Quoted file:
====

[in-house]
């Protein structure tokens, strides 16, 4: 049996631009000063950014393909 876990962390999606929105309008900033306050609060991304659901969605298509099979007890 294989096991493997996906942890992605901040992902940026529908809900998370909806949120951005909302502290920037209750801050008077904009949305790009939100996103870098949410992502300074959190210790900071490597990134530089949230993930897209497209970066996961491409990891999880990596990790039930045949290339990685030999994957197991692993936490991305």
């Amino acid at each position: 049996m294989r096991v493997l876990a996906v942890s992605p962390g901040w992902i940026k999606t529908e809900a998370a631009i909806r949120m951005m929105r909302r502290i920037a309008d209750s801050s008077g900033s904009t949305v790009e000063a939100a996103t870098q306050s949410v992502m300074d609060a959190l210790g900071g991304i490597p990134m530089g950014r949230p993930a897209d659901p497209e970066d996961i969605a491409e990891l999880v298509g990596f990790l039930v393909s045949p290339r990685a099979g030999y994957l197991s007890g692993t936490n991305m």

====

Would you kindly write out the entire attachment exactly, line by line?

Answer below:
[in-house]
């Protein structure tokens, strides 16, 4: 049996631009000063950014393909 876990962390999606929105309008900033306050609060991304659901969605298509099979007890 294989096991493997996906942890992605901040992902940026529908809900998370909806949120951005909302502290920037209750801050008077904009949305790009939100996103870098949410992502300074959190210790900071490597990134530089949230993930897209497209970066996961491409990891999880990596990790039930045949290339990685030999994957197991692993936490991305």
């Amino acid at each position: 049996m294989r096991v493997l876990a996906v942890s992605p962390g901040w992902i940026k999606t529908e809900a998370a631009i909806r949120m951005m929105r909302r502290i920037a309008d209750s801050s008077g900033s904009t949305v790009e000063a939100a996103t870098q306050s949410v992502m300074d609060a959190l210790g900071g991304i490597p990134m530089g950014r949230p993930a897209d659901p497209e970066d996961i969605a491409e990891l999880v298509g990596f990790l039930v393909s045949p290339r990685a099979g030999y994957l197991s007890g692993t936490n991305m």